the trial. This view has been taken by this Court in the Judgment reported in 2015
SCC Bom 2571 in the case of Neema Hingarh vs. Ashish Hingarh, wherein it has
been observed at Para 8 thus:
“8. In the case of Irfan Badshah (supra), the
learned Single Judge of Delhi High Court considered
Section 148 of the Indian Evidence Act, 1872 as also
the decision of the Apex Court in the case of Special
Cell, New Delhi v. Navjot Sandhi alias Afshan Guru,
(2003) 6 SCC 641, wherein it was observed thus,
“… the endeavour of the Court wherever
there is a serious dispute with regard to the
relevancy and admissibility of a question
should be to elicit the answer of the witness
after noting the objections. The final
decision to reject particular evidence as
irrelevant or inadmissible can be if required
taken at the end of the trial. This procedure
benefits even the appellate court as in a
case where the question is disallowed or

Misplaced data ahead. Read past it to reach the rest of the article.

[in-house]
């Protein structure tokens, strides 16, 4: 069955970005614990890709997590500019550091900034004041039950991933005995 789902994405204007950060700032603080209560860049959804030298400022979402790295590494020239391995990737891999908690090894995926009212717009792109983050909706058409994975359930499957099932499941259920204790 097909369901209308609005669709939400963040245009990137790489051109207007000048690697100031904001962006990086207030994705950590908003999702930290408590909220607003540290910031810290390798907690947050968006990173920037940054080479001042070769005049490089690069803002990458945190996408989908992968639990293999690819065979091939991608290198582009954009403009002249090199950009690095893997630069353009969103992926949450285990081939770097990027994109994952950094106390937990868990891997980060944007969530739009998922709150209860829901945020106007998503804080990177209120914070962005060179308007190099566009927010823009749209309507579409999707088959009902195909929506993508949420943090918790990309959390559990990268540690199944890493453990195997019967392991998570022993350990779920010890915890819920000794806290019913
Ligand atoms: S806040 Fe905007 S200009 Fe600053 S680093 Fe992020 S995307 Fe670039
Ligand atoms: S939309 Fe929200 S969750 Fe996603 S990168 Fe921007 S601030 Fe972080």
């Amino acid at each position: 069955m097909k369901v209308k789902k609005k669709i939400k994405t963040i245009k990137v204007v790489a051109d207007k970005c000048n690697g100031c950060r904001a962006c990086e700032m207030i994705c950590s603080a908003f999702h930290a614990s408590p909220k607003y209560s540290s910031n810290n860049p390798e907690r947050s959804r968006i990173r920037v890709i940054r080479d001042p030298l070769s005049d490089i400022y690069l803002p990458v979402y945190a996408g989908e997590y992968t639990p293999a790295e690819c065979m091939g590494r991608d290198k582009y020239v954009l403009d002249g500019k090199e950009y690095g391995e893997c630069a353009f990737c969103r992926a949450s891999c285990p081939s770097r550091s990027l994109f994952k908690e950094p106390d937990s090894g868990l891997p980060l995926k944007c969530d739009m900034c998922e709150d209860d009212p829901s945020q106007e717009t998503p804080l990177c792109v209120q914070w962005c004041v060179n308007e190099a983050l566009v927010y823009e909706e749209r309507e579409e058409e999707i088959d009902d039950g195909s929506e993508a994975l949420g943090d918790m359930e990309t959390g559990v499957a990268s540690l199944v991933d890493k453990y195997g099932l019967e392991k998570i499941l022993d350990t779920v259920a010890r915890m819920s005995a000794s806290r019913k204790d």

excluded from evidence and the appellate
court feels that the same was essential, it is
at this stage not required to remand back
the matter for re-examination of the witness.
Cross-examination is the main tool of an

accused to test the veracity of the evidence
of the witness and discredit his
trustworthiness. Moreover, this does not
mean that the trial court will not exercise its
discretion in disallowing irrelevant
questions.”
In such circumstances, I find that the procedure followed by the
learned Trial court refusing to allow the questions at the time of the cross
examination, is not at all justified, unless the Court comes to the conclusion that the
questions are inter alia those which a party cannot be forced to answer and are
patent erroneous and put to delay the proceedings and for oblique purpose or have
no nexus with the dispute between the parties.
IN THE HIGH COURT OF BOMBAY AT GOA
WRIT PETITION NO. 411 OF 2015
Mr. Ajit Sukhijia,